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Is Europe's adventure in international living about to end?
At Potsdam, Germany, this weekend, Chancellor Angela Merkel told the young conservatives of her Christian Democratic Union that Germany's attempt to create a multicultural society where people "live side by side and enjoy each other" has "failed, utterly failed."
Backing up her rueful admission are surveys showing 30 percent of Germans believe the country is overrun by foreigners. An equal number believe the foreigners come to feed off German welfare.
Merkel had in mind the Turks who came as gastarbeiters, guest workers, in the 1960s. Some 2.5 million now live in Germany.
Arabs and East Europeans have come more recently. One survey puts the Muslim population at 5 million.
"Multikulti is dead," says Horst Seehofer of Merkel's sister party, the Christian Social Union of Bavaria. He wants no more immigration from "alien cultures." Turks and other Muslims are not learning the language, he contends, not assimilating, not becoming Germans.
Awareness of deep differences with Turkish neighbors became acute for Germans when, grieving in solidarity with America after 9/11, they learned that Turkish sectors of Berlin were celebrating Islam's victory with barrages of bottle rockets.
Like all of Europe, Germany grows nervous.
This summer, Thilo Sarrazin, who sat on the Bundesbank board, published "Germany Abolishes Itself," which sold 300,000 copies in seven weeks. Sarrazin argued that Germany's Muslim population is intellectually inferior and unable or unwilling to learn the language or culture, and mass immigration is destroying the nation.
No rightist, but a stalwart of the socialist party, Sarrazin was forced out at the Bundesbank. Half his socialist party stood by him.
Across Europe, there is a resurgence of ethnonationalism that is feeding the ranks of populist and anti-immigrant parties that are gaining respectability and reaching for power.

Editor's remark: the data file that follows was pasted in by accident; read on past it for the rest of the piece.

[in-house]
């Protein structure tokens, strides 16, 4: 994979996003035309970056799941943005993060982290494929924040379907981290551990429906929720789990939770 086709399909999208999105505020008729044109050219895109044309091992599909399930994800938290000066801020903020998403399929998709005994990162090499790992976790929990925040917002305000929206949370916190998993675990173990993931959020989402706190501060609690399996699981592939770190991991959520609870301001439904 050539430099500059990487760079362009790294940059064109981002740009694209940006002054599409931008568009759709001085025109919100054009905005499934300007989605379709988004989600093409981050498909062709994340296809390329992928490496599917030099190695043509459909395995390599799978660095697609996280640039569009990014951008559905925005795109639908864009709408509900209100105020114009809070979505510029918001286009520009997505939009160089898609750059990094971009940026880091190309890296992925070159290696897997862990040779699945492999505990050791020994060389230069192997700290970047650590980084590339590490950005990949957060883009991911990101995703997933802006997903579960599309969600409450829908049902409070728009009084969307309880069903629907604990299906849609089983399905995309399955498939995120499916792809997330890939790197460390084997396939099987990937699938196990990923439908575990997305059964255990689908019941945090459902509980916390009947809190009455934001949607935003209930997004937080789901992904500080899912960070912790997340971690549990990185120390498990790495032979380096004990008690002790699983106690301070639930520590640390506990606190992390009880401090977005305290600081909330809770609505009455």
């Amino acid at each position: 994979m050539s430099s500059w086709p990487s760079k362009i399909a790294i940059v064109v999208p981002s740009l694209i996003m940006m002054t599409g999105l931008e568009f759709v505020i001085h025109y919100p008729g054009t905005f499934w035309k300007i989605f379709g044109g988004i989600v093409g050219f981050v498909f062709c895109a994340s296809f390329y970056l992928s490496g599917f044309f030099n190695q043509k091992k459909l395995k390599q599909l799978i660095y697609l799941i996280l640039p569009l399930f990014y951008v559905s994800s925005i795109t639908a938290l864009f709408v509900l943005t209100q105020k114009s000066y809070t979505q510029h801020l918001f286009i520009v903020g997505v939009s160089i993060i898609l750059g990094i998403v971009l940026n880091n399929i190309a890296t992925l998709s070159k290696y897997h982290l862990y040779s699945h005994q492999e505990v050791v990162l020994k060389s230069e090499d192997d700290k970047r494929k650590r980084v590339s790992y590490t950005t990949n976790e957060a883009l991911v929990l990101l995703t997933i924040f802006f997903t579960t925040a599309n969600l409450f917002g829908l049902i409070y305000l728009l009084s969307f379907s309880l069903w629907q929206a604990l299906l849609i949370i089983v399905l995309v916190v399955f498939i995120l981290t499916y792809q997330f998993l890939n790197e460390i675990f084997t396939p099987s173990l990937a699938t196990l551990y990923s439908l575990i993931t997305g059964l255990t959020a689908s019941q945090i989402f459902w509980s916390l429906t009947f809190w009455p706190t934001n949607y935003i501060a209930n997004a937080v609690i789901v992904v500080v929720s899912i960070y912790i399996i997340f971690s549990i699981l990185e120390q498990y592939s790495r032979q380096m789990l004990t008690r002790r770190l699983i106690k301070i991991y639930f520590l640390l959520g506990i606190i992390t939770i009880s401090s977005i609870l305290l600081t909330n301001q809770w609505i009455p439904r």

Austrian nationalists triumphed in 2008 when the Freedom Party of Joerg Haider and the Alliance for the Future of Austria together took 29 percent of the vote. The Swiss People's Party of Christoph Blocher, largest in Bern, was behind the successful referendum to change the constitution to outlaw minarets and prohibit the wearing of burqas.
Hungary's Jobbik Party, which to the Financial Times "sits squarely in Europe's most repulsive arch-nationalist tradition and which blames Jews and Roma for the hardships of other Hungarians," pulled 17 percent of the vote this year and entered parliament with 47 seats, up from zero seats in 2006.
The Sweden Democrats just captured 6 percent of the vote and entered parliament for the first time with 20 seats, joining right-wing folk parties in Norway and Denmark.
Geert Wilders, a rising figure in Dutch politics, was charged with hate speech for equating Islam and Nazism. In June, his Freedom Party swept past the ruling Christian Democrats, who lost half of their strength in parliament. "More security, less crime, less immigration, less Islam—that is what the Netherlands has chosen," said Wilders.
In France, President Nicolas Sarkozy—one eye on Jean-Marie Le Pen's National Front, the other on the 2012 elections—rejecting cries of "Nazism" and "Vichyism," is dismantling Gypsy camps and deporting Gypsies to Romania. Milan is now following the French lead.
What is happening in Europe partakes of a global trend. Multiracial, multi-ethnic, multicultural nations are disintegrating.
Russians battle ethnic Muslim separatists in the North Caucasus. Seventy percent of Americans support an Arizona law to identify and expel illegal aliens. Beijing swamps the homelands of Tibetans and Uighurs with Han Chinese. India fights secession in Kashmir, Nagaland and the Naxalite provinces.
"Wars between nations have given way to wars within nations, " said Barack Obama in his Nobel Prize address.
Ethnonationalism tore Mikhail Gorbachev's Soviet Union and Josip Tito's Yugoslavia into 22 separate nations, and is now tugging at the seams of all multi-ethnic states. Globalism is in retreat before tribalism.
But the awakening of Europe's establishment to the shallow roots of multiculturalism will likely prove frustrating and futile.
With her fertility rate below replacement levels for 40 years, projected to remain so for the next 40 years, Germany will lose 12 million of her 82 million people by 2050. Her median age will rise eight years to 53, and 40 percent of all Germans will be over 60.
Germany's problem is insoluble. She is running out of Germans.
Yet if her welfare state is to survive and her industries are to remain competitive, Germany will need millions of new workers.
Where are they to come from, if not the Third World? For not one European nation, save Iceland and Albania, has had a birth rate for decades that is not below zero population growth.
Baby boomer Europe decided in the 1960s and 1970s it wanted La Dolce Vita, not the hassle of children. It had that sweet life. Now the bill comes due. And the bill is the end of their tribes and countries as we have known them.
Old Europe is dying, and the populist and nationalist parties, in the poet's phrase, are simply raging "against the dying of the light."
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